Steve Johnson    Modelmaker



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Micheline Type 9

Micheline Type 11

Micheline Type 22

Coventry Railcar

Daimler Railcar


GWR Railcars


Micheline Type 11

To keep up with latest developments, Micheline exchanged the Type 9 for a Type 11 railcar in early 1933. Broadly similar in appearance to the Type 9, the main differences were a coolant header tank on the cab roof and no rear side doors on the passenger compartment. The livery appears to have been dark red. The Type 11 was tested on a few routes, but seemed to spend most of its time on the Leamington-Coventry-Nuneaton route.

This railcar did not spend very long in Great Britain before being exchanged for a Type 22, being returned later in 1933.

Marklin make a HO scale model of the Type 11 in the dark red livery. As with all Marklin products, it uses the 20V ac stud contact system and therefore incompatible with 12V dc 2 rail systems. However, I thought it worth buying a secondhand model to see what could be done. Fortunately, Marklin have used a dc motor with flywheel, so conversion seemed to be reasonably straightforward.

I started by removing the centre 'ski' pick up from the rear bogie. The ac/dc electronic package in the main body was disconnected and removed. This railbus also features interior lighting, so I have retained the circuit board for future use with the DCC decoder. The Marklin wheelsets are of no use on two counts, firstly they are totally uninsulated and will short out on any 2 rail system. Secondly, Marklin use rather deep flanges on their wheels and will ride on the sleepers of Code 75 track. So, the live ac wheelsets were removed.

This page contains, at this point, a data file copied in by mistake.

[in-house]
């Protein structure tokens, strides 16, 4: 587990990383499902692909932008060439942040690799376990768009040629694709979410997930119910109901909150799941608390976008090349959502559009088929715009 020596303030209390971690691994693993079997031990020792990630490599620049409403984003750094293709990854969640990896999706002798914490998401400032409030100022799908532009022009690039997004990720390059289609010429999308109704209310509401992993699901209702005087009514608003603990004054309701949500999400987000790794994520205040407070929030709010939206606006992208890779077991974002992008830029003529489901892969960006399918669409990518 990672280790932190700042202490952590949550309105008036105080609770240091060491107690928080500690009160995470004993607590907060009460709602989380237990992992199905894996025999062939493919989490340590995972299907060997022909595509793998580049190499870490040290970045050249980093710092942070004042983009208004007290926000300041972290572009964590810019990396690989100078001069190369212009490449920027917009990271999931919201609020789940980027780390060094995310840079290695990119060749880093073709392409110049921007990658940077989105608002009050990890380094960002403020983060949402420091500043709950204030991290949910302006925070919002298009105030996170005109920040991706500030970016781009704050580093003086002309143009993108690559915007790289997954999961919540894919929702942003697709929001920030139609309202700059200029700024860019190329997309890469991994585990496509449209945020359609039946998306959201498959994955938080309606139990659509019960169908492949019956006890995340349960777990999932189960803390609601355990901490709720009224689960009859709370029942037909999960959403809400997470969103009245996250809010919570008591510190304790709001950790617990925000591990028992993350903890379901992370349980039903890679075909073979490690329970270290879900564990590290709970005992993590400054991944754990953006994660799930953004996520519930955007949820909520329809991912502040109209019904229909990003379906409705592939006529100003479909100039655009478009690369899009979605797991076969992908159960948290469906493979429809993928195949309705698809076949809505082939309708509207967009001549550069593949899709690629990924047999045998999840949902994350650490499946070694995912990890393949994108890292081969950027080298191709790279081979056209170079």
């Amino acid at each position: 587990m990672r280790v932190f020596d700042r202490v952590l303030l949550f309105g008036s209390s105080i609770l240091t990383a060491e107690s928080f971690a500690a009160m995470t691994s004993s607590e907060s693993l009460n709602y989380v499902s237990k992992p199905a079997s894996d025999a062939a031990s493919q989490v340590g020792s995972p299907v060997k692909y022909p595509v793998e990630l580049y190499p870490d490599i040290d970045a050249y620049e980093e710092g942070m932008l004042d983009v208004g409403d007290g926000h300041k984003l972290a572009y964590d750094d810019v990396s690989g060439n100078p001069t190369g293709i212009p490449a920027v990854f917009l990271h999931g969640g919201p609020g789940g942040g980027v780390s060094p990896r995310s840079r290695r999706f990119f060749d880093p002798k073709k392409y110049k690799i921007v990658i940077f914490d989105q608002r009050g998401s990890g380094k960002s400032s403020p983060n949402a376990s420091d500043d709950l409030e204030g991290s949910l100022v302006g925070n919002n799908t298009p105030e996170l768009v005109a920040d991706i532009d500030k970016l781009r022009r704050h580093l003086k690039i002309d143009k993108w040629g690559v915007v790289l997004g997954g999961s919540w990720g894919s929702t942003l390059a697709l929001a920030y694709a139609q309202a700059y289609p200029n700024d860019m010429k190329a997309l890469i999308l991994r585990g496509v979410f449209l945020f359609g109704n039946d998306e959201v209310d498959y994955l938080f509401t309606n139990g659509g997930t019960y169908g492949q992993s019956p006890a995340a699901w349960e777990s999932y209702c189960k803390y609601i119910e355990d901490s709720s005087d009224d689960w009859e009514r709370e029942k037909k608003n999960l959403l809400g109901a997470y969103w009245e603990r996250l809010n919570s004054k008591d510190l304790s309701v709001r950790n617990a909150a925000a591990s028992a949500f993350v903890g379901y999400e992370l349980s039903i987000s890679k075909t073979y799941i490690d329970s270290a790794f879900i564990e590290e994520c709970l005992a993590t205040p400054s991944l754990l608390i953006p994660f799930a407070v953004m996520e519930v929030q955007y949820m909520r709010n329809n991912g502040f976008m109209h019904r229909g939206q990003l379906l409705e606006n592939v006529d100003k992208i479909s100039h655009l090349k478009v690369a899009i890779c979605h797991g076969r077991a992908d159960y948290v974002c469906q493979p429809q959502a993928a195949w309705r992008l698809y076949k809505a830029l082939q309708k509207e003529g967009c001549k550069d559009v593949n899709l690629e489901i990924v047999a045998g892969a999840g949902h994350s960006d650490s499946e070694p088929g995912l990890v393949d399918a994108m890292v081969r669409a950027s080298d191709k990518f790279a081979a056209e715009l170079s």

A new set of 'live axle' 9mm blackened brass bogie wheelsets (i.e. internal bearings, no pin points) were ordered from Markits. These are basically a direct replacement despite the slightly smaller axle diameter. Pick up is via the axles, with the front bogie picking up off one side and the rear bogie off the other. The Marklin pick ups were retained.

The driven axle is a little tricky though as the nylon gear is firmly attached. So what I decided to do was to turn down the ends of the axles to 2mm and produce a shouldered type axle. The Romford wheels were push fitted onto the shoulders and secured with a spot of Loctite.

After a bit of testing on dc, I then fitted the DCC decoder and wired up the lights. Little else has to be done to the body itself.

So this has produced a very unusual vehicle that ran in Great Britain, albeit for a short time.